The later course of development in Louisiana brought some considerable changes. The Louisiana supply increased very much beyond what it was in 1870-80; yet it remained about the same proportion of the total,—not far from 10 per cent of the country's consumption. The increase was irregular, fluctuating with the Louisiana crops, which are peculiarly subject to variation from year to year because of the possibility of frost,—the serious natural drawback in this region. After 1890 there was a substantial gain, no doubt due in part to the effect on men's imagination of the bounty given by the McKinley tariff act. It is true that the bounty was intended to do no more, and in fact did no more, than make up for the abolition of the duty. But a bounty seems to make a greater impression than a duty,—not only on the general public, but also, strange as it may seem, on the producers whose affairs are directly concerned.
Possibly there was in some degree a really greater benefit to the Louisiana sugar planters from the bounty than there had been from the previous duty; since some small fraction of the latter had probably been intercepted by the refiners. At all events the Louisiana sugar output grew very rapidly during the bounty period (1891-95), and reached, toward its close, dimensions which at no later date were much exceeded.
After the bounty episode there were important changes in the internal organization of the industry in Louisiana. Sugar prices the world over were low during the closing years of the nineteenth century and the opening years of the twentieth, chiefly because of the pressure on the market of the bounty-fed sugar from Continental Europe. The Louisiana industry necessarily felt the pressure, and thereby was forced, as is so often the case when profits are threatened by adverse conditions, to put its best foot foremost. Plantation methods and sugar-house methods were improved. Many plantations passed out of the hands of the old easy-going families, and were managed more efficiently by new men. The previous system of having a sugar-mill on every plantation was superseded by one of independent central sugar-mills, each grinding the cane and extracting the sugar for a dozen plantations, and each equipped with expensive and well-planned machinery. A necessary part of the new method was a network of light railways for carrying the cane to the grinding centers. The transition to this more capitalistic system, it may be noted, was not peculiar to Louisiana, nor first undertaken there. It took place in the other cane-sugar regions also, at about the same time and because of the same pressure from low prices of sugar. At all events, with the improvements, sugar making in Louisiana held its own, and even showed some increase, during the years 1900-10. How far its maintenance was dependent on the import duty,—whether the duty gave a net bonus to the producers, or simply enabled them to hold their own notwithstanding adverse climatic conditions,—is not easy to make out. Some good observers stated that the planting part of the industry was profitable, and would have been carried on even under a duty much lower. Others stated that there was no unusual profit, and that a reduction in duty would spell ruin. This latter, needless to say, was the opinion put forward, and doubtless held honestly, by the planters and sugar-mill proprietors, and led to vehement opposition on their part to the changes of duty in the tariff act of 1913.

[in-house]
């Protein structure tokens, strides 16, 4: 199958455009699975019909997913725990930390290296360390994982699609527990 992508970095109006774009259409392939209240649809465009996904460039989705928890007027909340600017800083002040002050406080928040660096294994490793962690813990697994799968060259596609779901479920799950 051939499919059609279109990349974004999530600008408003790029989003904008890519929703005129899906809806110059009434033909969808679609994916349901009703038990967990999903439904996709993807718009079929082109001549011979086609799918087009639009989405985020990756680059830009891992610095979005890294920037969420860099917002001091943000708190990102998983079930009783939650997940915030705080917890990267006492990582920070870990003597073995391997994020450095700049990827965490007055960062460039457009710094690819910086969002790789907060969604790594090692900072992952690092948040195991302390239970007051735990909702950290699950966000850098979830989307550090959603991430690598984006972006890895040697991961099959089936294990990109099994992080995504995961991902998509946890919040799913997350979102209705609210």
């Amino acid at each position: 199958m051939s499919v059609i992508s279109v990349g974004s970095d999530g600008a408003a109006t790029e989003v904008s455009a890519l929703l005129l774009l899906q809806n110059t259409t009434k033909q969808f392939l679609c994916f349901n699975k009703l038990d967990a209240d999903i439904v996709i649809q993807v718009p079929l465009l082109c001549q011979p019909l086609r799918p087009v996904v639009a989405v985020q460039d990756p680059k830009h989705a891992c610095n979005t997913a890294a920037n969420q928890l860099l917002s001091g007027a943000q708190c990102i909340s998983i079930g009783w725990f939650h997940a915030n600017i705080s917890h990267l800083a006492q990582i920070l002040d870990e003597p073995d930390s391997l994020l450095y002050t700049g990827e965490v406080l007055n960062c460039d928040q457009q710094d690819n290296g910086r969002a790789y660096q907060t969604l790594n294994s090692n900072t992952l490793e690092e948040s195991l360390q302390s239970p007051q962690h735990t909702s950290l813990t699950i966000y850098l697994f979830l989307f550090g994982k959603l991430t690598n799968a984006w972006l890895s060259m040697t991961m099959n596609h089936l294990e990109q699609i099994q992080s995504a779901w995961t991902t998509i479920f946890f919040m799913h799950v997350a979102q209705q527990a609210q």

At the present date (1915) it remains to be seen whether it will prove true, as was emphatically urged by the representatives of the Louisiana planters, that their industry will disappear under free sugar. Whatever the outcome, its history can hardly offer any peculiar economic problems. The case is a simple one of the dependence of a domestic industry on tariff support. More complex are the other consequences of the sugar duty, to which attention will be given in the chapters to follow.